“After going through Absher and making an appointment at the Traffic and Road Safety Department website, we got an appointment for early Ramadan in Alkhobar. It was canceled, but I was given a new one for the next day.”

“The process didn’t take more than 15 to 20 minutes maximum.  The staff inside were extremely friendly. I could say they were just as happy as we were to be there.

“It’s very exciting and reassuring to see that everyone is on board and supporting us.  I am, as are many, simply overjoyed, and can’t wait.”

Al-Fassi said:  “I felt strange going in the front door of the main traffic department, one of the taboo places for women in Saudi Arabia. But I was well received and guided to the licenses section immediately.”

Norah Al-Jaser, an employee at a telecommunications company, has registered in the driving school in Riyadh and hopes to obtain her license soon.  She has recently started attending theoretical driving lessons. “Attending the classes has given me insight into the traffic laws in place. I can see that unfortunately they’re not being implemented by many drivers, but I plan on abiding by the laws.

“I intend following the rules to the letter, or else what would be the point of taking all the necessary theoretical and practical lessons?  The material is very thorough and I believe it’s the most ideal lessons to ensure we succeed and drive safely on our roads.”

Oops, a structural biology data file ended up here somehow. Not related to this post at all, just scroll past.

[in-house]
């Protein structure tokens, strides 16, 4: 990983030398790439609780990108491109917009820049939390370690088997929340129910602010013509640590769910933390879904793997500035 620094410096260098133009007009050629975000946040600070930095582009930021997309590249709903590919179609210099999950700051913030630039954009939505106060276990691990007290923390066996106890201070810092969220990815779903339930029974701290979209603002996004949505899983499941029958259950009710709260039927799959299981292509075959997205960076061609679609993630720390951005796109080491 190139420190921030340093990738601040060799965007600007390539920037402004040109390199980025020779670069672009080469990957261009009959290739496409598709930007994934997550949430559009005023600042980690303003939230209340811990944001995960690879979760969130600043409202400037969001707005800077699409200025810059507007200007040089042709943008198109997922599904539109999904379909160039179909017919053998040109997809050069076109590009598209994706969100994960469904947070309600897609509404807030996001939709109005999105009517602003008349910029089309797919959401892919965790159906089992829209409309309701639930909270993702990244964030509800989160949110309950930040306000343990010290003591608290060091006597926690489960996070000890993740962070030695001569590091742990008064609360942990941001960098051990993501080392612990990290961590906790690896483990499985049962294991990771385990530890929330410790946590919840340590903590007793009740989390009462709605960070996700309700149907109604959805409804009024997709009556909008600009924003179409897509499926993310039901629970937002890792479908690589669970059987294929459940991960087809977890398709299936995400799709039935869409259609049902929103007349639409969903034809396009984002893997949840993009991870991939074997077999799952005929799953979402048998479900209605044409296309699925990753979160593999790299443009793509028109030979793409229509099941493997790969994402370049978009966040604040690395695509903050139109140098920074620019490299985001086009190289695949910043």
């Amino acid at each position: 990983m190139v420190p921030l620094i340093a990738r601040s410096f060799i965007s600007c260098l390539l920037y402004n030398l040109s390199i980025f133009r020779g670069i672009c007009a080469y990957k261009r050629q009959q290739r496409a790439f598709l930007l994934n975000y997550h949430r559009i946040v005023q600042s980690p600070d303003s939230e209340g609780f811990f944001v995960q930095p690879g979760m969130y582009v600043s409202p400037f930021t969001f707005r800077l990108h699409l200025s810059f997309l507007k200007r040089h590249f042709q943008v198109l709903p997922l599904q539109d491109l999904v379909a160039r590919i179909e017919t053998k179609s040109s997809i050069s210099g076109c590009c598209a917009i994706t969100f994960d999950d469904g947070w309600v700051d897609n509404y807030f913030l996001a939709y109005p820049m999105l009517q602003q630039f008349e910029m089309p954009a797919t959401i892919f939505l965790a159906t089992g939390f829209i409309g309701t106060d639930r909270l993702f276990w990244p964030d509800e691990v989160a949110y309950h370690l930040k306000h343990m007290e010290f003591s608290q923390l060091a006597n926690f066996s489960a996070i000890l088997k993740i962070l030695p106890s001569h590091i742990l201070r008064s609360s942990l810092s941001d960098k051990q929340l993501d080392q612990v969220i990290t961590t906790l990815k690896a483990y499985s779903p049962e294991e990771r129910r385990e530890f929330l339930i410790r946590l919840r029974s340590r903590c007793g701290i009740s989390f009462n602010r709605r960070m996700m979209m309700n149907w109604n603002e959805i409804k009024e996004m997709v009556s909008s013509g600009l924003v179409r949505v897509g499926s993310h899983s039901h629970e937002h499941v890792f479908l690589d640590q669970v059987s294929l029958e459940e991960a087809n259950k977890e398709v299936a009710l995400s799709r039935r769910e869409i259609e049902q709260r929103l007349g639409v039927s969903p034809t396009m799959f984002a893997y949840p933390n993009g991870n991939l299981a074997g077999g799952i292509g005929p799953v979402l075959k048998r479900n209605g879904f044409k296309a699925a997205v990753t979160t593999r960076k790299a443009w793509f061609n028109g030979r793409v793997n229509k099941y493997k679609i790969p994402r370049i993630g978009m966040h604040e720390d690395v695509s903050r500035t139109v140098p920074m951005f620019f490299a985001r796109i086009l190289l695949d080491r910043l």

Many women plan to hit the road on June 24 and enjoy their new travel independence, without the need for a man to drive them. Others will wait it out for a while, in case the first few weeks on the road are hectic and chaotic.

“After driving for 18 years abroad, I’m elated with the fact I had my Saudi licence issued to me with tremendous ease,” said Najla Redwan, a home business owner and examiner at the Jeddah Advanced Driving School. “I am also an examiner at a school and I would like to drive in my city, Jeddah, which I hope to do soon.

“As an examiner, it’s my job to evaluate students and give them a passing or failing grade before they head to the Traffic and Road Safety Department. But I can see how driven and determined the students are to commit to the material being taught at the school and how much of a burden will be lifted once they get their chance at driving.

“The class has people from all walks of life, but one thing’s for sure, they’re here to learn and are determined to be the best they could be for their sake and the sake of this given right.”

And what will these women do on their first day at the wheel? “I’m planning to drive with my husband and children around Riyadh,” Al-Fassi said. “Celebrating will be the first aim, then I will see where I need to go on that day.”

“The gym and office, of course!” said Ashadawi, with a laugh. “I’m finally going to drive myself to work instead of quarreling with my sister over who takes the driver first.  It’s going to be good and I can’t wait.”